SOUTHWEST HARBOR, Maine — Voters will decide next week whether to borrow money to pay for improvements at the Police Department and to acquire and install a propane-fired generator at the town’s Water Department pump house.

Southwest Harbor’s annual town meeting will begin at 7 p.m. Monday, May 4, when the open session gets under way at the elementary school. It will continue the next day with municipal elections, which will be held from 10 a.m. to 8 p.m. at the fire station.

Since the Fire Department moved to its new headquarters further north on Main Street in 2006, the town has been looking into options for renovating the first floor of the town office. If voters approve borrowing $800,000 for the project, the Police Department would expand into the space formerly occupied by the Fire Department. That amount already has been offered to the town in the form of a low-interest loan from the U.S. Department of Agriculture.

According to town officials, the project is likely to cost $640,000. The renovated police station would include larger offices, a processing and training room, and more room for storage of evidence and supplies.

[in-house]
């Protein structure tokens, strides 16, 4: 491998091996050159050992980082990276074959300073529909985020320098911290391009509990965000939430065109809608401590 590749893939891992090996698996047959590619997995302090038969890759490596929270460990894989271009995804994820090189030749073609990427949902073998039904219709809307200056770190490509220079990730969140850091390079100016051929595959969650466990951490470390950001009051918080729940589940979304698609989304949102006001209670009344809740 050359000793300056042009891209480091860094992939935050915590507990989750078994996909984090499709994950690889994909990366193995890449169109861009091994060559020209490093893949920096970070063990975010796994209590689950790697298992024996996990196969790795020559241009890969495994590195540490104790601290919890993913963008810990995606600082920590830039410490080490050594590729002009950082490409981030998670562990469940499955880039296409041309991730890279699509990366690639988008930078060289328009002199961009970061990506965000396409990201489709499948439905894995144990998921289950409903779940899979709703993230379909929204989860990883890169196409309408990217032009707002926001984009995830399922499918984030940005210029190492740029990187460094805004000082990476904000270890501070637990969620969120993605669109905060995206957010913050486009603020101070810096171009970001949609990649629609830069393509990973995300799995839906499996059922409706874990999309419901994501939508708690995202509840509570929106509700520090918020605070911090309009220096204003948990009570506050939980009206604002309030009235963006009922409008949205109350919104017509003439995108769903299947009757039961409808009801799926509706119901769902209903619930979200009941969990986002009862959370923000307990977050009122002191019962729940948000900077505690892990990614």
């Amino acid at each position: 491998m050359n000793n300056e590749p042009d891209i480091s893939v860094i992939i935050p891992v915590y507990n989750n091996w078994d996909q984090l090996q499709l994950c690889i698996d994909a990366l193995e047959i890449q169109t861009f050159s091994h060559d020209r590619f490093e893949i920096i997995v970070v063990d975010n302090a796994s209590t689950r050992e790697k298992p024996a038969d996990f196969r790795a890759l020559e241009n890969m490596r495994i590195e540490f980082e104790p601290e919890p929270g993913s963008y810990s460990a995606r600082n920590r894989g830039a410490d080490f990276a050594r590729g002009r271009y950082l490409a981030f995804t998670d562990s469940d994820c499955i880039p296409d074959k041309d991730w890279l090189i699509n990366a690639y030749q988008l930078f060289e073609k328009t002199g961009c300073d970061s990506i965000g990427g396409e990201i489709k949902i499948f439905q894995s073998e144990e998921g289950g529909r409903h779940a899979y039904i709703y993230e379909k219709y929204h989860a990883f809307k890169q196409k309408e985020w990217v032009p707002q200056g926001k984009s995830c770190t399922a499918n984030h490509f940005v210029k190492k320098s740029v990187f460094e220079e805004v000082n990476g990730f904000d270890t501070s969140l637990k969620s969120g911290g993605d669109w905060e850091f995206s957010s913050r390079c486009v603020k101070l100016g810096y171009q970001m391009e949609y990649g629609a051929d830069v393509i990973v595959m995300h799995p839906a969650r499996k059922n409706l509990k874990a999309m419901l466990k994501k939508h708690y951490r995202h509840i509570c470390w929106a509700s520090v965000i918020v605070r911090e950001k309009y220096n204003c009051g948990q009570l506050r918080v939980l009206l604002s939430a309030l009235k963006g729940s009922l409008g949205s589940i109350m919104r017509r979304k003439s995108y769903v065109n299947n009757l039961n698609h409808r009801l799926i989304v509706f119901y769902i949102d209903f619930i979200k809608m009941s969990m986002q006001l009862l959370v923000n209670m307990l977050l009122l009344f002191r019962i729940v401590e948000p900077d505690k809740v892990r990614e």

Voters also will be asked to borrow $300,000 to put toward a new generator at the town’s water pump house on Long Pond. The pump house’s existing diesel-powered pump is working properly but town officials have said future regulations might require the town to stop using the diesel pump in order to better protect the water quality of Long Pond.

Voters will consider an overall proposed budget of about $7.5 million, of which about $3.17 million would be for municipal operations. Of the $7.5 million budget, $6.8 million would be funded through property taxes.

Based on expenditures recommended by selectmen and by its warrant committee, the mill rate would be $8.86 for each $1,000 of a property’s value, up from the current rate of $8.39.

In elections, the only contested race is for the town’s school committee. Michael Sawyer and incumbents Prentice “Skip” Strong and Amy Young are competing for two three-year positions on the board.

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Bill Trotter

A news reporter in coastal Maine for more than 20 years, Bill Trotter writes about how the Atlantic Ocean and the state's iconic coastline help to shape the lives of coastal Maine residents and visitors....